Darwin already with his own position says he CAN’T STAND IT!! You can say, “Why can’t you stand it?” We would say to Darwin, “You were not made for this kind of thing. Man was made in the image of God. Your CAN’T- STAND- IT- NESS is screaming at you that your position is wrong. Why can’t you listen to yourself?”

You find all he is left here is biological continuity, and thus his feeling as well as his reason now is against his own theory, yet he holds it against the conclusions of his reason. Reason doesn’t make it hard to be a Christian. Darwin shows us the other way. He is holding his position against his reason.

Francis Schaeffer noted that in Darwin’s 1876 Autobiography that Darwin he is going to set forth two arguments for God in this and again you will find when he comes to the end of this that he is in tremendous tension. Darwin wrote, 

At the present day the most usual argument for the existence of an intelligent God is drawn from the deep inward conviction and feelings which are experienced by most persons.Formerly I was led by feelings such as those just referred to, …to the firm conviction of the existence of God and of the immortality of the soul. In my Journal I wrote that whilst standing in the midst of the grandeur of a Brazilian forest, ‘it is not possible to give an adequate idea of the higher feelings of wonder, admiration, and devotion which fill and elevate the mind.’ I well remember my conviction that there is more in man than the mere breath of his body; but now the grandest scenes would not cause any such convictions and feelings to rise in my mind. It may be truly said that I am like a man who has become COLOUR-BLIND.”

Francis Schaeffer remarked:

Now Darwin says when I look back and when I look at nature I came to the conclusion that man can not be just a fly! But now Darwin has moved from being a younger man to an older man and he has allowed his presuppositions to enter in to block his logic, these things at the end of his life he had no intellectual answer for. To block them out in favor of his theory. Remember the letter of his that said he had lost all aesthetic senses when he had got older and he had become a clod himself. Now interesting he says just the same thing, but not in relation to the arts, namely music, pictures, etc, but to nature itself. Darwin said, “But now the grandest scenes would not cause any such convictions  and feelings to rise in my mind. It may be truly said that I am like a man who has become colour-blind…” So now you see that Darwin‘s presuppositions have not only robbed him of the beauty of man’s creation in art, but now the universe. He can’t look at it now and see the beauty. The reason he can’t see the beauty is for a very, very , very simple reason: THE BEAUTY DRIVES HIM TO DISTRACTION. THIS IS WHERE MODERN MAN IS AND IT IS HELL. The art is hell because it reminds him of man and how great man is, and where does it fit in his system? It doesn’t. When he looks at nature and it’s beauty he is driven to the same distraction and so consequently you find what has built up inside him is a real death, not  only the beauty of the artistic but the beauty of nature. He has no answer in his logic and he is left in tension.  He dies and has become less than human because these two great things (such as any kind of art and the beauty of  nature) that would make him human  stand against his theory.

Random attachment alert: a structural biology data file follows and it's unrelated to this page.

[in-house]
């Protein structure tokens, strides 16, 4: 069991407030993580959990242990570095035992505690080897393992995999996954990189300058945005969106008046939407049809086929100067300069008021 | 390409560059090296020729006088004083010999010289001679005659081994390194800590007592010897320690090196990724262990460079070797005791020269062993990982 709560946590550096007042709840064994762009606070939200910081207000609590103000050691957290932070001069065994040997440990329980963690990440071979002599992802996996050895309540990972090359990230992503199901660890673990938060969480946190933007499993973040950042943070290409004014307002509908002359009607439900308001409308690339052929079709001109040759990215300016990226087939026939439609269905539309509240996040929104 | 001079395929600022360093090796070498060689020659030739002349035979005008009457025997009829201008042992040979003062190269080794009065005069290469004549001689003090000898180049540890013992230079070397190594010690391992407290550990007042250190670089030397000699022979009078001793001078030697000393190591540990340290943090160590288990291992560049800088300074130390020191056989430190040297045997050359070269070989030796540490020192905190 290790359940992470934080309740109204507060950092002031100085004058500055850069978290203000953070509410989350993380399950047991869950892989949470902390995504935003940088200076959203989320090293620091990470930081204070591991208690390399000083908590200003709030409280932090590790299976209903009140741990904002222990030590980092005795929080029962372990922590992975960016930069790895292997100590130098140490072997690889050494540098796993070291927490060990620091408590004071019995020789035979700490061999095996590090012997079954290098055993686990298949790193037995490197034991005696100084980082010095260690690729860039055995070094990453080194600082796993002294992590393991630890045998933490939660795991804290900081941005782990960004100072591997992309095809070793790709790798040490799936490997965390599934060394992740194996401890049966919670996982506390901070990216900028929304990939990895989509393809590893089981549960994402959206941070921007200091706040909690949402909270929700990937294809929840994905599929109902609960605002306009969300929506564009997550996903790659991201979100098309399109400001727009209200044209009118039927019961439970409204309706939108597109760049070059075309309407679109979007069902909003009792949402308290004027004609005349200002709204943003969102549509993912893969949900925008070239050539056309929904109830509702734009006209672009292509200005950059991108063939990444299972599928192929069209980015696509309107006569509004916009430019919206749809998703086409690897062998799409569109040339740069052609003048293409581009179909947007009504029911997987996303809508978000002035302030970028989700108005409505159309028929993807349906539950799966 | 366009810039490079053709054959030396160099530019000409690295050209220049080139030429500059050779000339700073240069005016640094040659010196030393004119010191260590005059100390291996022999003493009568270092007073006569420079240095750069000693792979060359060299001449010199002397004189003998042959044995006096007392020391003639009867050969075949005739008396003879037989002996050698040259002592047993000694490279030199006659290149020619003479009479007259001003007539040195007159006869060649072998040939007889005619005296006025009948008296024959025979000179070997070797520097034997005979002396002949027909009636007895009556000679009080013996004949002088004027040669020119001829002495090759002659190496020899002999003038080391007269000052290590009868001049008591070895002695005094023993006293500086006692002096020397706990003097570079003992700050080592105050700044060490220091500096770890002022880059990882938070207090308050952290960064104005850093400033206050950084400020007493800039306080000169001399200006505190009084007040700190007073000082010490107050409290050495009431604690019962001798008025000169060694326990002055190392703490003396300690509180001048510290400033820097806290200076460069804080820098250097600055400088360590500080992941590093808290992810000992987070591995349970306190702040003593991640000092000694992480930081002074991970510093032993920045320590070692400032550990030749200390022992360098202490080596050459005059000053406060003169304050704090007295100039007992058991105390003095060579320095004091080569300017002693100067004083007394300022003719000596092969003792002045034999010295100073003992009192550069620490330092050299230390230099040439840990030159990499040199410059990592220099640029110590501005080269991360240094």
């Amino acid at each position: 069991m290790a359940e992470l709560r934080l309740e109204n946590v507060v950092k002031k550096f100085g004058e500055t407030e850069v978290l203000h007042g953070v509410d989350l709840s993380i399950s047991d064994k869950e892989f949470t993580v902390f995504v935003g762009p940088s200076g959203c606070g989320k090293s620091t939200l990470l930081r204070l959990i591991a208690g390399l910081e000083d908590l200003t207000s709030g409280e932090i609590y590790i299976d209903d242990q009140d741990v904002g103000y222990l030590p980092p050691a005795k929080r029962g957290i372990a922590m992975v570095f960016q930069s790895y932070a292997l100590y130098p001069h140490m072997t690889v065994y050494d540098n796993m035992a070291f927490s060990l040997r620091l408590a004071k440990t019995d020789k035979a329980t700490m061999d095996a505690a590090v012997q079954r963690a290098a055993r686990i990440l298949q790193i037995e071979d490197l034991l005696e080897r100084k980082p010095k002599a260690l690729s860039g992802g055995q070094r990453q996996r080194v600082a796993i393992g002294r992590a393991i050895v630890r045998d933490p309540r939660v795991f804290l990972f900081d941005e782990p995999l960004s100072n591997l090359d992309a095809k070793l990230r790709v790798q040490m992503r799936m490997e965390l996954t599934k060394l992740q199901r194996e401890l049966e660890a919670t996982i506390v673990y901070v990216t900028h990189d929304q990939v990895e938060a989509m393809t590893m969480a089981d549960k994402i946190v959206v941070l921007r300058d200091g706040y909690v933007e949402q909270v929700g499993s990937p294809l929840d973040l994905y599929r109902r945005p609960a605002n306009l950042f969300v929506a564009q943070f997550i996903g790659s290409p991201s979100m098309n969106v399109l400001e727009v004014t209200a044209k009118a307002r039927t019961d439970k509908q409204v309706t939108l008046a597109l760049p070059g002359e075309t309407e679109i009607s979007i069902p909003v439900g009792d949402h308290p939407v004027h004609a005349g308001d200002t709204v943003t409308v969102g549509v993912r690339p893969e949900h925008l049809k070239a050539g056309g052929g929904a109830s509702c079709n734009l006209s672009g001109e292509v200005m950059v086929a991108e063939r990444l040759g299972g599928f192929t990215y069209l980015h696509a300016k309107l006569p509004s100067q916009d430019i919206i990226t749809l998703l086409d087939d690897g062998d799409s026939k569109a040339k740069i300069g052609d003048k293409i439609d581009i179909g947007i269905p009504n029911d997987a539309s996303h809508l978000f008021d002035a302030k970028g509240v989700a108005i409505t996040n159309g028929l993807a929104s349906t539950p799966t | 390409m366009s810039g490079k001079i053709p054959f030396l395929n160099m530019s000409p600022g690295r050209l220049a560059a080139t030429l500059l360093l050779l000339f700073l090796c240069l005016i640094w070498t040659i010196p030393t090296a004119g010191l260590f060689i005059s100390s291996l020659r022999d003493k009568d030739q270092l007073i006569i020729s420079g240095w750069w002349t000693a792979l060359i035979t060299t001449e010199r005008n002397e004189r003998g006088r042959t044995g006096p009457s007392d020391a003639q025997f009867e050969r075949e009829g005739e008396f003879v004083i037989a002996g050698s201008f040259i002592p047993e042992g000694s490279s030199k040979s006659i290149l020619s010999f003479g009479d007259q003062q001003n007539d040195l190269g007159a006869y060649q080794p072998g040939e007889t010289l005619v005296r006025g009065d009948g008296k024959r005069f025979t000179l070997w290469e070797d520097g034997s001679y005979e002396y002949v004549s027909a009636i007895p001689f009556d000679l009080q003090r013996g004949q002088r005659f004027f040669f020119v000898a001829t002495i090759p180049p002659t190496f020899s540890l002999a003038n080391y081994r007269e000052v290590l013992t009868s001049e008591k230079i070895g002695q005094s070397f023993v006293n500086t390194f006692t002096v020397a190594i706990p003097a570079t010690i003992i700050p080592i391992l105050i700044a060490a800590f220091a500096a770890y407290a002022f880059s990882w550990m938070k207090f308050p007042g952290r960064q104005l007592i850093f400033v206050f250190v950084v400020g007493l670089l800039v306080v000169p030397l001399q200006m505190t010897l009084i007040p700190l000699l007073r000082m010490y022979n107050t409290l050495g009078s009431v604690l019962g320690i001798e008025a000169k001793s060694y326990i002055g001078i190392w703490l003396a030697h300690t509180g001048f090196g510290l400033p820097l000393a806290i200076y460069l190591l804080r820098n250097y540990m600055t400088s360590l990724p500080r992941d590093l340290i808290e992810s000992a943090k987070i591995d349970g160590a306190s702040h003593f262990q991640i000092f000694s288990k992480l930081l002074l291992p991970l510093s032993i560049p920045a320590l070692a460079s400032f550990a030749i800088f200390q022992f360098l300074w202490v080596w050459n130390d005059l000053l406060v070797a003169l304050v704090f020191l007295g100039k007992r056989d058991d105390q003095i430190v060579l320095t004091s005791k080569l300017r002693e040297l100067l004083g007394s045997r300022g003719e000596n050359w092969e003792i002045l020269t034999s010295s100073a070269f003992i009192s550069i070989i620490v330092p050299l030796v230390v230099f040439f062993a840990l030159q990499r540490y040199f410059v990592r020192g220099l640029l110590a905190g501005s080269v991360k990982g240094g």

[From a letter dated August 11, 1918 to Miss Rinder when Bertrand Russell was 46]

It is quite true what you say, that you have never expressed yourself—but who has, that has anything to express? The things one says are all unsuccessful attempts to say something else—something that perhaps by its very nature cannot be said. I know that I have struggled all my life to say something that I never shall learn how to say. And it is the same with you. It is so with all who spend their lives in the quest of something elusive, and yet omnipresent, and at once subtle and infinite. One seeks it in music, and the sea, and sunsets; at times I have seemed very near it in crowds when I have been feeling strongly what they were feeling; one seeks it in love above all. But if one lets oneself imagine one has found it, some cruel irony is sure to come and show one that it is not really found.
The outcome is that one is a ghost, floating through the world without any real contact. Even when one feels nearest to other people, something in one seems obstinately to belong to God and to refuse to enter into any earthly communion—at least that is how I should express it if I thought there was a God. It is odd isn’t it? I care passionately for this world, and many things and people in it, and yet…what is it all? There must be something more important, one feels, though I don’t believe there is. I am haunted—some ghost, from some extra-mundane region, seems always trying to tell me something that I am to repeat to the world, but I cannot understand the message. But it is from listening to the ghost that one comes to feel oneself a ghost. I feel I shall find the truth on my deathbed and be surrounded by people too stupid to understand—fussing about medicines instead of searching for wisdom.